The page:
The Fighting Temeraire: The Battle of Trafalgar and the Ship that Inspired J. M. W. Turner's Most Beloved Painting

The Fighting Temeraire: The Battle of Trafalgar and the Ship that Inspired J. M. W. Turner's Most Beloved Painting

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by Sam Willis
     
 

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The extraordinary story of the mighty Temeraire, the ship behind J. M. W. Turner's iconic painting.See more details below

Overview

The extraordinary story of the mighty Temeraire, the ship behind J. M. W. Turner's iconic painting.

Editorial Reviews

Wall Street Journal
“Fascinating. Sam Willis’s The Fighting Temeraire is an elegant lament for the vanished warships of the world and an eloquent plea for the preservation of those still afloat. Anyone who has the smallest interest in naval history will treasure this book.”
Sunday Times (London)
“Absorbing and enjoyable. Willis is a reliable and readable guide to the naval history embodied in the Temeraire. His book cleverly uses the microcosm of the life story of one ship to reflect the wider narrative of the decades-long struggle between Britain and France for mastery of the seas.”
Sunday Times [London]
“Absorbing and enjoyable. Willis is a reliable and readable guide to the naval history embodied in the Temeraire. His book cleverly uses the microcosm of the life story of one ship to reflect the wider narrative of the decades-long struggle between Britain and France for mastery of the seas.”
Library Journal
On the list of iconic ships, we know the Bismarck, Victory, Titanic, and Constitution, with the Bellerophon and Temeraire slightly lesser known. There were actually two ships named Temeraire, the first a French warship captured by the British in 1759, which served with distinction throughout the Seven Years' War. The second, named in honor of her predecessor, was a magnificent three-decked, 98-gun behemoth that broke through the French and Spanish line of battle directly behind Lord Nelson's flagship Victory at Trafalgar in 1805. This second Temeraire is the subject of J.M.W. Turner's famous painting of 1839, depicting the ship being moved by steam-powered tugboats upriver to be broken up. This book is much more than a biography of these two ships and of Turner's painting. Willis (Fighting Ships), an expert on both maritime painting and tall ships, covers every aspect of life in the sailing navy, comparing two technologically different eras (1759 and 1805). In a readable narrative, he emphasizes disease, blockade duty, mutiny and amphibious warfare, and, of course, the men (and occasionally women) who served in the "wooden walls." VERDICT Readers of naval and Napoleonic history should not pass this one up, and art history buffs should consider as well. Strongly recommended.—David Lee Poremba, Keiser Univ., Orlando, FL
Kirkus Reviews

Willis (Fighting at Sea in the Eighteenth Century: The Art of Sailing Warfare, 2008, etc.) follows the adventures of theTemeraire, which played an integral role in British military successesand was the subject of J.M.W. Turner's masterpieceThe Fighting Temeraire (1839).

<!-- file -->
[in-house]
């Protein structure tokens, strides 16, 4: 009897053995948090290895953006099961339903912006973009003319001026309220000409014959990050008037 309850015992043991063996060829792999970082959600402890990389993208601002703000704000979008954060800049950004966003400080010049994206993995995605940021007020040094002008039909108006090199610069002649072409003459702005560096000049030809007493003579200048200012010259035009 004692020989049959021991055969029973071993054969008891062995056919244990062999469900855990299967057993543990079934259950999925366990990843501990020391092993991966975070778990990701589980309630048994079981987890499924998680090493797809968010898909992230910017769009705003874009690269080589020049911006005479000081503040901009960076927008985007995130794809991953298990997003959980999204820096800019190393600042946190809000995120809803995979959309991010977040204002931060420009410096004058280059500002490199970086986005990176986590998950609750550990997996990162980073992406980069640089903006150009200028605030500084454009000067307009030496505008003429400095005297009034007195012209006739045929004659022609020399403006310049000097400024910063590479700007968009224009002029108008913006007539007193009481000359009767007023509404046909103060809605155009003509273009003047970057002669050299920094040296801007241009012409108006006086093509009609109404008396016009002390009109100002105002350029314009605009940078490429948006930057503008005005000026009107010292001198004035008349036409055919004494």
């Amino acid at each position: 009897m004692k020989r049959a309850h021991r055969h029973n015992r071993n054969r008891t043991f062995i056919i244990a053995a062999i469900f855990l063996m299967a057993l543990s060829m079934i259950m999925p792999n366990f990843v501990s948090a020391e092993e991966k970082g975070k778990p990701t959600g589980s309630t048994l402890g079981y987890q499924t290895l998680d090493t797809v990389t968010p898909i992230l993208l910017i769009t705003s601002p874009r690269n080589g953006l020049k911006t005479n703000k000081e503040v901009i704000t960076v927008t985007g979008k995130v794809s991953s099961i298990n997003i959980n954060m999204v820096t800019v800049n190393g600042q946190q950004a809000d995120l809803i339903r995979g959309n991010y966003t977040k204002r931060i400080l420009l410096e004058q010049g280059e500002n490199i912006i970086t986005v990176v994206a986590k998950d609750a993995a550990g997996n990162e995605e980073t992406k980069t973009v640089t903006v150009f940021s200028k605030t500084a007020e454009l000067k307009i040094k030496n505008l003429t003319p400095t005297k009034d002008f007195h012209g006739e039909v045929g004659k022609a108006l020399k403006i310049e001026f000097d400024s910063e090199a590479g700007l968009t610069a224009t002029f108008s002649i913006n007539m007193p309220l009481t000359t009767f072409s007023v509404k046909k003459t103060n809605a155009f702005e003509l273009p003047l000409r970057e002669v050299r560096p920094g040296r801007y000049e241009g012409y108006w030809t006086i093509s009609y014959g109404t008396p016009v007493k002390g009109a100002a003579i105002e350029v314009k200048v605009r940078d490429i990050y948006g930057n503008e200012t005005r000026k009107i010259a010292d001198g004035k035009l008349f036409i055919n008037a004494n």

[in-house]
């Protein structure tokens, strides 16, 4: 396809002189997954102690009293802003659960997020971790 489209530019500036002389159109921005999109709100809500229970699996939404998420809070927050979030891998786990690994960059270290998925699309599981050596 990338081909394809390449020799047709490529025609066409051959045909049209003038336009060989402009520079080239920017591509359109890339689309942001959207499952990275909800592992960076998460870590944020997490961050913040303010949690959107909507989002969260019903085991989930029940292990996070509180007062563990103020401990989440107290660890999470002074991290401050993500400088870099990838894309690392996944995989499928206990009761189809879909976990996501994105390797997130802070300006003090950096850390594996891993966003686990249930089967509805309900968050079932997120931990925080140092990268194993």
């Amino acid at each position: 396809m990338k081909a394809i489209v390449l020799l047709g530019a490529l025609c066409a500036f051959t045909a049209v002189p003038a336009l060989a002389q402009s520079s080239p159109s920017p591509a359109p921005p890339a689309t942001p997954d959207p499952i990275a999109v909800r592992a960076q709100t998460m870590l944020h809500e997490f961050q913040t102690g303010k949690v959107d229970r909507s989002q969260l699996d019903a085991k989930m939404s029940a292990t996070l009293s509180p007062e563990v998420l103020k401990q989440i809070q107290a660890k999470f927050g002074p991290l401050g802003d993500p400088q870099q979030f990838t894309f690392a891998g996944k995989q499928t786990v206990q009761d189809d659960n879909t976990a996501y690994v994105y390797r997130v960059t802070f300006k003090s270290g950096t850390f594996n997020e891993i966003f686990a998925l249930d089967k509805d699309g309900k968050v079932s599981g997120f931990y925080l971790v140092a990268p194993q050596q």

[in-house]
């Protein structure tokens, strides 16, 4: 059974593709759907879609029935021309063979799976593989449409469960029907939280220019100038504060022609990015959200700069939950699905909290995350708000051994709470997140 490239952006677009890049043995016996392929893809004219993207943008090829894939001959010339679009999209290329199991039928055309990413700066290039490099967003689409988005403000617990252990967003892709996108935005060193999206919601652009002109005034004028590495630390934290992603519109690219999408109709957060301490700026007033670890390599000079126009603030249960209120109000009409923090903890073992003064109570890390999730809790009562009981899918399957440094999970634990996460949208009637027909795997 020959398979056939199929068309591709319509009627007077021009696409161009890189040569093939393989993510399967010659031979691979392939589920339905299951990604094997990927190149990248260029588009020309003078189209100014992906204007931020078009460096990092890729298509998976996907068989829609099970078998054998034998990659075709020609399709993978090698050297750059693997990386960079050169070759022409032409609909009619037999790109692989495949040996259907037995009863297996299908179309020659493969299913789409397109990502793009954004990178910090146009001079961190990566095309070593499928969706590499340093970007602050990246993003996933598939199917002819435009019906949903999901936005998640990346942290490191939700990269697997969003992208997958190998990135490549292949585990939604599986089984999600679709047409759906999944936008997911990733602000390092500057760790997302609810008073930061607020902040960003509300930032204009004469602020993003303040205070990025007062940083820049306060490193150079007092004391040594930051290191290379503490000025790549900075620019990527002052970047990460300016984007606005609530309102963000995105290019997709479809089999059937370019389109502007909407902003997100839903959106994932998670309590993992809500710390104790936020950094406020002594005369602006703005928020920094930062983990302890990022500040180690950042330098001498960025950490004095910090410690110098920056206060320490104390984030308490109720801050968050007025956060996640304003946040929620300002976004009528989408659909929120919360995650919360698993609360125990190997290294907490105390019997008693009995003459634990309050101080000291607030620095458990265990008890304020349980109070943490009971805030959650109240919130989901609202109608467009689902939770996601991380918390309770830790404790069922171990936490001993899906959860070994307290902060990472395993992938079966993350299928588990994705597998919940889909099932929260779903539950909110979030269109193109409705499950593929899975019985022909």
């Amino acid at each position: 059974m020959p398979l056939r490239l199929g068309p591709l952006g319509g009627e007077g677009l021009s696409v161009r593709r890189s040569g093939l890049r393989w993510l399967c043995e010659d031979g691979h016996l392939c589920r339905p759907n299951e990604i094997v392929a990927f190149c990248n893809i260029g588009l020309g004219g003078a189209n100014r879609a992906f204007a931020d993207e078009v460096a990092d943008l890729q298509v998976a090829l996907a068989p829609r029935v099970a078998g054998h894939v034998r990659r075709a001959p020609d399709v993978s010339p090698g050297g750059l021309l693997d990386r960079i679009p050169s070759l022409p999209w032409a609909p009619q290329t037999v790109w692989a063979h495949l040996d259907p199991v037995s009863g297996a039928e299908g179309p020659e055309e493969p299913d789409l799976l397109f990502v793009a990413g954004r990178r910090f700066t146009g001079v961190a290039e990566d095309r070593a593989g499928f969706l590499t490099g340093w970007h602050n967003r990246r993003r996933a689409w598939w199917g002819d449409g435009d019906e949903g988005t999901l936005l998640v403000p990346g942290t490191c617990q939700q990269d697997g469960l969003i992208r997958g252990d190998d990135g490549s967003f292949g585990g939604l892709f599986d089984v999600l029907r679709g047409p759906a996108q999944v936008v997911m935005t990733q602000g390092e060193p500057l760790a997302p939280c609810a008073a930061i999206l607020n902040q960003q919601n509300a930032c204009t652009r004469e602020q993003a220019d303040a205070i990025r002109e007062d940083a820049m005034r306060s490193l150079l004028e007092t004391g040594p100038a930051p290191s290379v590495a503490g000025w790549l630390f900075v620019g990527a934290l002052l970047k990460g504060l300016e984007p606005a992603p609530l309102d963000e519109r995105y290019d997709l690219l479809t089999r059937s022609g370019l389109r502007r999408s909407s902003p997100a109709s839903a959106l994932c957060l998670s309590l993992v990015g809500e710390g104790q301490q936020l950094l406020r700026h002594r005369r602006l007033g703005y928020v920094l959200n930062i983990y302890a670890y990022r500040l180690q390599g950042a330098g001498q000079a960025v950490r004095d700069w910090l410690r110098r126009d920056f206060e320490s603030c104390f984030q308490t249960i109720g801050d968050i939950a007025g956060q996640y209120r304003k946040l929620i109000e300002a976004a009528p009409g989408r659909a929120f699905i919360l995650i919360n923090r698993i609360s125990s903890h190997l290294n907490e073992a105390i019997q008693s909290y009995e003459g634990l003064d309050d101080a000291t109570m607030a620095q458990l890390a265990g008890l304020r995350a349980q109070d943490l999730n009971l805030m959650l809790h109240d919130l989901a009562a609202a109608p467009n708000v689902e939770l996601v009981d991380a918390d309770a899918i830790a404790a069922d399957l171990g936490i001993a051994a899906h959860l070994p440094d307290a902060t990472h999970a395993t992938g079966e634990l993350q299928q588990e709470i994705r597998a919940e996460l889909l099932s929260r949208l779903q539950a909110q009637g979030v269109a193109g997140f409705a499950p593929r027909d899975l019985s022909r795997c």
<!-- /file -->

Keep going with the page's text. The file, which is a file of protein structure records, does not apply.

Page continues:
A little-known fact about the Temeraire is that two famous ships carried the name; the first was a French warship that the British captured in the Battle of Lagos in 1759. She was so symbolic in stature and design that the British, 15 years later, named their most important new ship after her. Immediately the newTemeraire was in the thick of the Napoleonic Wars, battling not only the enemy, but the more common disturbances found at sea—constant battles with scurvy, lack of fresh supplies and mutiny. So hazardous was the mutiny of 1801 that the ship was forced to return to England, and 12 mutineers were hanged in a highly publicized trial. Not long afterward, Horatio Nelson was named leader of the fleet designated to (once again) wage war with France. Under his command, the Victory and Temeraire fought side-by-side at the famed Battle of Trafalgar. It was in this battle that the mighty Temeraire lived up to its fame as one of the best British warships of all time. Just as the lead ship, theVictory,was compromised and Nelson injured, "theTemeraireappeared out of the smoke...and rammed the [French ship] Redoutable with such force" that the French were ultimately forced to surrender. Upon the great ship's heroic return to Britain, masses thronged the port to catch a glimpse. It's possible that Turner, already a successful artist at the time, was one of the revelers, and drew on this experience later when he created his famous painting. In this compelling narrative, Willis captures the atmosphere of great change that marked the era, writing with infectious enthusiasm about the warship and the art it inspired.

Exciting and informative—every detail contributes to a greater understanding of British maritime history.

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Product Details

ISBN-13:
9781605982885
Publisher:
Pegasus
Publication date:
03/12/2012
Pages:
352
Sales rank:
413,019
Product dimensions:
5.60(w) x 8.50(h) x 1.10(d)

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